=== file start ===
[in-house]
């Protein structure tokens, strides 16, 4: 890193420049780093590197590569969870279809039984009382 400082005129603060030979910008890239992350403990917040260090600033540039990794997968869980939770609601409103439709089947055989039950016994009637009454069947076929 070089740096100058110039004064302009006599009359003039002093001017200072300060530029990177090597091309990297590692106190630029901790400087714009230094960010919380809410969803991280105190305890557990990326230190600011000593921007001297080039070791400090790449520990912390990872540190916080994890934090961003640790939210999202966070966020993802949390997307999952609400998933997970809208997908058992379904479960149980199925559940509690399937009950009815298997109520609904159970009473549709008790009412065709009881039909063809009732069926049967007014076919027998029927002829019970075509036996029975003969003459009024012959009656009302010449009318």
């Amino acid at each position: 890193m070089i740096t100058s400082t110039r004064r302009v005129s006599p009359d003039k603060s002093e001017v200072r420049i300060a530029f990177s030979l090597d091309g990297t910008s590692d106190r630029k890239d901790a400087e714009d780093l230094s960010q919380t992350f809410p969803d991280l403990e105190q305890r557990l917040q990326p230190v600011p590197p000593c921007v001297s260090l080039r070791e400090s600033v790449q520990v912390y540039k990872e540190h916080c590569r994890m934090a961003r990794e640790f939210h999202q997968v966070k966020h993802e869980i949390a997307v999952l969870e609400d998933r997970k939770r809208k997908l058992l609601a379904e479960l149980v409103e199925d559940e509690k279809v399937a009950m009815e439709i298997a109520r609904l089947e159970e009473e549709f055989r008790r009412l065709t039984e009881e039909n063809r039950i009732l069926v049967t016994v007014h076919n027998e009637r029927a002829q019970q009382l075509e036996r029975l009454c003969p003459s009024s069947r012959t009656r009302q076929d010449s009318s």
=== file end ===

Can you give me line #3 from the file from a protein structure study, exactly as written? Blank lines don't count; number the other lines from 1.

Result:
């Amino acid at each position: 890193m070089i740096t100058s400082t110039r004064r302009v005129s006599p009359d003039k603060s002093e001017v200072r420049i300060a530029f990177s030979l090597d091309g990297t910008s590692d106190r630029k890239d901790a400087e714009d780093l230094s960010q919380t992350f809410p969803d991280l403990e105190q305890r557990l917040q990326p230190v600011p590197p000593c921007v001297s260090l080039r070791e400090s600033v790449q520990v912390y540039k990872e540190h916080c590569r994890m934090a961003r990794e640790f939210h999202q997968v966070k966020h993802e869980i949390a997307v999952l969870e609400d998933r997970k939770r809208k997908l058992l609601a379904e479960l149980v409103e199925d559940e509690k279809v399937a009950m009815e439709i298997a109520r609904l089947e159970e009473e549709f055989r008790r009412l065709t039984e009881e039909n063809r039950i009732l069926v049967t016994v007014h076919n027998e009637r029927a002829q019970q009382l075509e036996r029975l009454c003969p003459s009024s069947r012959t009656r009302q076929d010449s009318s």